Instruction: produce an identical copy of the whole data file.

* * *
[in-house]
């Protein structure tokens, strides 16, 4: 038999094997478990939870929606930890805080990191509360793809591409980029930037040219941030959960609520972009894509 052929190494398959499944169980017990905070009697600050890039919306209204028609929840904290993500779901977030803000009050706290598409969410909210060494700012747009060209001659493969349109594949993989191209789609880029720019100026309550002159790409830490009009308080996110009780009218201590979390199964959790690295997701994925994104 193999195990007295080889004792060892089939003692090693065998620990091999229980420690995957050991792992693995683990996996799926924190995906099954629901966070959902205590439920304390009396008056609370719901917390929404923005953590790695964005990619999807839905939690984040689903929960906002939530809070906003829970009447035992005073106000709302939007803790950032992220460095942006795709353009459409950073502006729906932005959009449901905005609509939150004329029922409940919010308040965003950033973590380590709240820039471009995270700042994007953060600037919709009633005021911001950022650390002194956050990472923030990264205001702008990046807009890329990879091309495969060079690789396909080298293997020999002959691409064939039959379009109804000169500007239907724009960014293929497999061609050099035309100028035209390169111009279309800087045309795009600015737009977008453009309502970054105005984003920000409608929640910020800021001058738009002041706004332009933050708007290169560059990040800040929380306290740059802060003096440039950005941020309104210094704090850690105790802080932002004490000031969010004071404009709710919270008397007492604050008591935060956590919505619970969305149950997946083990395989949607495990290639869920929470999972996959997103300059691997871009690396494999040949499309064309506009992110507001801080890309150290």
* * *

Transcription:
[in-house]
């Protein structure tokens, strides 16, 4: 038999094997478990939870929606930890805080990191509360793809591409980029930037040219941030959960609520972009894509 052929190494398959499944169980017990905070009697600050890039919306209204028609929840904290993500779901977030803000009050706290598409969410909210060494700012747009060209001659493969349109594949993989191209789609880029720019100026309550002159790409830490009009308080996110009780009218201590979390199964959790690295997701994925994104 193999195990007295080889004792060892089939003692090693065998620990091999229980420690995957050991792992693995683990996996799926924190995906099954629901966070959902205590439920304390009396008056609370719901917390929404923005953590790695964005990619999807839905939690984040689903929960906002939530809070906003829970009447035992005073106000709302939007803790950032992220460095942006795709353009459409950073502006729906932005959009449901905005609509939150004329029922409940919010308040965003950033973590380590709240820039471009995270700042994007953060600037919709009633005021911001950022650390002194956050990472923030990264205001702008990046807009890329990879091309495969060079690789396909080298293997020999002959691409064939039959379009109804000169500007239907724009960014293929497999061609050099035309100028035209390169111009279309800087045309795009600015737009977008453009309502970054105005984003920000409608929640910020800021001058738009002041706004332009933050708007290169560059990040800040929380306290740059802060003096440039950005941020309104210094704090850690105790802080932002004490000031969010004071404009709710919270008397007492604050008591935060956590919505619970969305149950997946083990395989949607495990290639869920929470999972996959997103300059691997871009690396494999040949499309064309506009992110507001801080890309150290």